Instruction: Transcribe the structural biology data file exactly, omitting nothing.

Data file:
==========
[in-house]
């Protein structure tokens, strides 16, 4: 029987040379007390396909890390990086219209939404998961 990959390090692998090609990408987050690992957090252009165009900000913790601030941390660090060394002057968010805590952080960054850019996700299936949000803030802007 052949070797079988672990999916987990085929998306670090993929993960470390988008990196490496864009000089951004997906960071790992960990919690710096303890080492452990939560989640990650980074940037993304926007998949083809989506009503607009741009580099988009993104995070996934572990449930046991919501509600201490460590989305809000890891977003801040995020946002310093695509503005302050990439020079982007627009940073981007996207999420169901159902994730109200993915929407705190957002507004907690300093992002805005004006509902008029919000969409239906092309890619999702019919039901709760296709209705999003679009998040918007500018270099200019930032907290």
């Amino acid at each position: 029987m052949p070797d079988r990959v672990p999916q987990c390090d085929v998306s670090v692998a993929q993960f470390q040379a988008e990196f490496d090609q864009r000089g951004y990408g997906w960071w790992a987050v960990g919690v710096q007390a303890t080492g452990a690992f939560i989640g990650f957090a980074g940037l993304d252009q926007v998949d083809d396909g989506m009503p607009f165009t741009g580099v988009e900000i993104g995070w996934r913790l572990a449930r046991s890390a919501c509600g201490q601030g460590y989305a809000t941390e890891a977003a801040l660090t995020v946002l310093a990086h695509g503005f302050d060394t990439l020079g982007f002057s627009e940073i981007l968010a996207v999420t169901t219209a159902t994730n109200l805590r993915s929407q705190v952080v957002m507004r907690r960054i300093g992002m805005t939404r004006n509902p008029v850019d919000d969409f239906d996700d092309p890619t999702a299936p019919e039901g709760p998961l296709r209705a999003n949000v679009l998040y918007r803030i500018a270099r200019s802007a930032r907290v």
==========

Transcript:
[in-house]
């Protein structure tokens, strides 16, 4: 029987040379007390396909890390990086219209939404998961 990959390090692998090609990408987050690992957090252009165009900000913790601030941390660090060394002057968010805590952080960054850019996700299936949000803030802007 052949070797079988672990999916987990085929998306670090993929993960470390988008990196490496864009000089951004997906960071790992960990919690710096303890080492452990939560989640990650980074940037993304926007998949083809989506009503607009741009580099988009993104995070996934572990449930046991919501509600201490460590989305809000890891977003801040995020946002310093695509503005302050990439020079982007627009940073981007996207999420169901159902994730109200993915929407705190957002507004907690300093992002805005004006509902008029919000969409239906092309890619999702019919039901709760296709209705999003679009998040918007500018270099200019930032907290």
């Amino acid at each position: 029987m052949p070797d079988r990959v672990p999916q987990c390090d085929v998306s670090v692998a993929q993960f470390q040379a988008e990196f490496d090609q864009r000089g951004y990408g997906w960071w790992a987050v960990g919690v710096q007390a303890t080492g452990a690992f939560i989640g990650f957090a980074g940037l993304d252009q926007v998949d083809d396909g989506m009503p607009f165009t741009g580099v988009e900000i993104g995070w996934r913790l572990a449930r046991s890390a919501c509600g201490q601030g460590y989305a809000t941390e890891a977003a801040l660090t995020v946002l310093a990086h695509g503005f302050d060394t990439l020079g982007f002057s627009e940073i981007l968010a996207v999420t169901t219209a159902t994730n109200l805590r993915s929407q705190v952080v957002m507004r907690r960054i300093g992002m805005t939404r004006n509902p008029v850019d919000d969409f239906d996700d092309p890619t999702a299936p019919e039901g709760p998961l296709r209705a999003n949000v679009l998040y918007r803030i500018a270099r200019s802007a930032r907290v």